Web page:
Self driving cars are likely the future of cars, but in the meantime, humans will continue to be behind the wheel, and while we remain in the driver’s seat, we would do well to learn from our future drivers how to keep ourselves safe.

Featured photo credit: Gordon Tarpley via flic.kr

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Last Updated on October 29, 2018

What Causes Brain Fog? (7 Things You Can Do to Prevent and Stop It)

What Causes Brain Fog? (7 Things You Can Do to Prevent and Stop It)

Brain fog is more of a symptom than a medical condition itself, but this doesn’t mean it should be ignored. Brain fog is a cognitive dysfunction, which can lead to memory problems, lack of mental clarity and an inability to focus.

Many often excuse brain fog for a bad day, or get so used to it that they ignore it. Unfortunately, when brain fog is ignored it ends up interfering with work and school. The reason many ignore it is because they aren’t fully aware of what causes it and how to deal with it.

It’s important to remember that if your brain doesn’t function fully — nothing else in your life will. Most people have days where they can’t seem to concentrate or forget where they put their keys.

It’s very normal to have days where you can’t think clearly, but if you’re experiencing these things on a daily basis, then you’re probably dealing with brain fog for a specific reason.

So what causes brain fog? It can be caused by a string of things, so we’ve made a list things that causes brain fog and how to prevent it and how to stop it.

1. Stress

It’s no surprise that we’ll find stress at the top of the list. Most people are aware of the dangers of stress. It can increase blood pressure, trigger depression and make us sick as it weakens our immune system.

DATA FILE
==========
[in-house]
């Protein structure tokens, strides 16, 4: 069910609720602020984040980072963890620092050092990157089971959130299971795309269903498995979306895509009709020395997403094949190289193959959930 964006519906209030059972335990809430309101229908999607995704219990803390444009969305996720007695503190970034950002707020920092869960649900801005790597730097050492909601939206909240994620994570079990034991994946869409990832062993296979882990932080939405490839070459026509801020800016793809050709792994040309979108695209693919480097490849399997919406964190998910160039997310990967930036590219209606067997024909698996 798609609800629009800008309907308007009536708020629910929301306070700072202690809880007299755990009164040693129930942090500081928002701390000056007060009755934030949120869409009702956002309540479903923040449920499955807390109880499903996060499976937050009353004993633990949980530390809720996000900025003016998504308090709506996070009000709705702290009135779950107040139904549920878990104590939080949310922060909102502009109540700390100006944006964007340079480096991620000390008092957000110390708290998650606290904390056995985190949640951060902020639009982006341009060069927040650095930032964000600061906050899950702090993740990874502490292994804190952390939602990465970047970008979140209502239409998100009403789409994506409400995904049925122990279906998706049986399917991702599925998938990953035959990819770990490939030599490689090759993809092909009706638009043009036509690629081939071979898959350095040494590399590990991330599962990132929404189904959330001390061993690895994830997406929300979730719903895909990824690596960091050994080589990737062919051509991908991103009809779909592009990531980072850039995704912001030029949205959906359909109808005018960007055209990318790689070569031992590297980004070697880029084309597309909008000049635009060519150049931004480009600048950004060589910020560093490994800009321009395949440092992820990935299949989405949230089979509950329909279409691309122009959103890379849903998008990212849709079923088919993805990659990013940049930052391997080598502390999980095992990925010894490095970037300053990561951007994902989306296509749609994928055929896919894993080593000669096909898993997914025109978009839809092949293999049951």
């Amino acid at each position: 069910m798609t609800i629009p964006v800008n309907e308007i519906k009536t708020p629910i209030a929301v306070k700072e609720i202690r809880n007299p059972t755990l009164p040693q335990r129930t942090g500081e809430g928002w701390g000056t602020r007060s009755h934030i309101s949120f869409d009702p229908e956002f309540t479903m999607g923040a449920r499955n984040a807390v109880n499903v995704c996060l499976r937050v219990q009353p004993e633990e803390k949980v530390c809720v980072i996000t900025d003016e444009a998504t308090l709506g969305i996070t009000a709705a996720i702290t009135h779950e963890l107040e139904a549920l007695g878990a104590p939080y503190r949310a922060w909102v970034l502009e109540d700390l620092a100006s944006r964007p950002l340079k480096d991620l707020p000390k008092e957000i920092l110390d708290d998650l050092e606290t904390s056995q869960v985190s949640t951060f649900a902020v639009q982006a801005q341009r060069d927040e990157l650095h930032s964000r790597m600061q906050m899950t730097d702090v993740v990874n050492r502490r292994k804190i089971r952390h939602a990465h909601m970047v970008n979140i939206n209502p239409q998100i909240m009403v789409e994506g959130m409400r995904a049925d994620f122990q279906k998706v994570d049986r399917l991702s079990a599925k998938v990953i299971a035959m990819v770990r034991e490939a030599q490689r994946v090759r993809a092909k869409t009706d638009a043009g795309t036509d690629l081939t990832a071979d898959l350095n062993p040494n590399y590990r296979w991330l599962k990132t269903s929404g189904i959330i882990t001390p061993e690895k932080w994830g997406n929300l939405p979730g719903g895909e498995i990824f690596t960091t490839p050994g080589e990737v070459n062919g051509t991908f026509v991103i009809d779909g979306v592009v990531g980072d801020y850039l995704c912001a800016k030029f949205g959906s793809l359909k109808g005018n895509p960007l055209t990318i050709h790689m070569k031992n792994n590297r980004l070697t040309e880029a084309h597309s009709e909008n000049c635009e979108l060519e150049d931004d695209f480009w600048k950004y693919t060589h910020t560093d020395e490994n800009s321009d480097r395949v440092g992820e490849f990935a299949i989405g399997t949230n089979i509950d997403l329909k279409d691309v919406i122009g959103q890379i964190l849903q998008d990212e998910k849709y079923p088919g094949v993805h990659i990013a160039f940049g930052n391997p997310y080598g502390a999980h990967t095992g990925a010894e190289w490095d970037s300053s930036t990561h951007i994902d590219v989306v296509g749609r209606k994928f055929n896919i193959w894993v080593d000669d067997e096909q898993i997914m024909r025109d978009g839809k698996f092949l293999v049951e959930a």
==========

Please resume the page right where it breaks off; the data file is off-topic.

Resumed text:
Another symptom is mental fatigue. When you’re stressed your brain can’t function at its best. It gets harder to think and focus, which makes you stress even more.

Stress can be prevented by following some simple steps. If you’re feeling stressed you should avoid caffeine, alcohol and nicotine — even though it may feel like it helps in the moment. Two other important steps are to indulge in more physical activities and to talk to someone about it.

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Besides that, you can consider keeping a stress diary, try relaxation techniques like mediation, getting more sleep and maybe a new approach to time management.

2. Diet

Most people know that the right or wrong diet can make them gain or loss weight, but not enough people think about the big impact a specific diet can have on one’s health even if it might be healthy.

One of the most common vitamin deficiencies is vitamin B12 deficiency and especially vegans can be get hid by brain fog, because their diet often lacks the vitamin B-12. The vitamin B12 deficiency can lead to mental and neurological disorders.

The scary thing is that almost 40 % of adults are estimated to lack B12 in their diet. B12 is found in animal products, which is why many vegans are in B12 deficiency, but this doesn’t mean that people need animal products to prevent the B12 deficiency. B12 can be taken as a supplement, which will make the problem go away.

Another vital vitamin that can cause brain fog is vitamin D. More than 1 billion people worldwide don’t have enough vitamin D in their diet. Alongside B12 and vitamin D is omega-3, which because of its fatty acids helps the brain function and concentrate. Luckily, both vitamin D and omega-3 can be taken as supplements.

Then there’s of course also the obvious unhealthy foods like sugar. Refined carbohydrates like sugar will send your blood sugar levels up, and then send you right back down. This will lead to brain fog, because your brain uses glucose as its main source of fuel and once you start playing around with your brain — it gets confused.

Besides being hit by brain fog, you’ll also experience tiredness, mood swings and mental confusion. So, if you want to have clear mind, then stay away from sugar.

Sometimes the same type of diet can be right for some and wrong for others. If you’re experiencing brain fog it’s a good idea to seek out your doctor or a nutritionist. They can take some tests and help you figure out which type of diet works best for your health, or find out if you’re lacking something specific in your diet.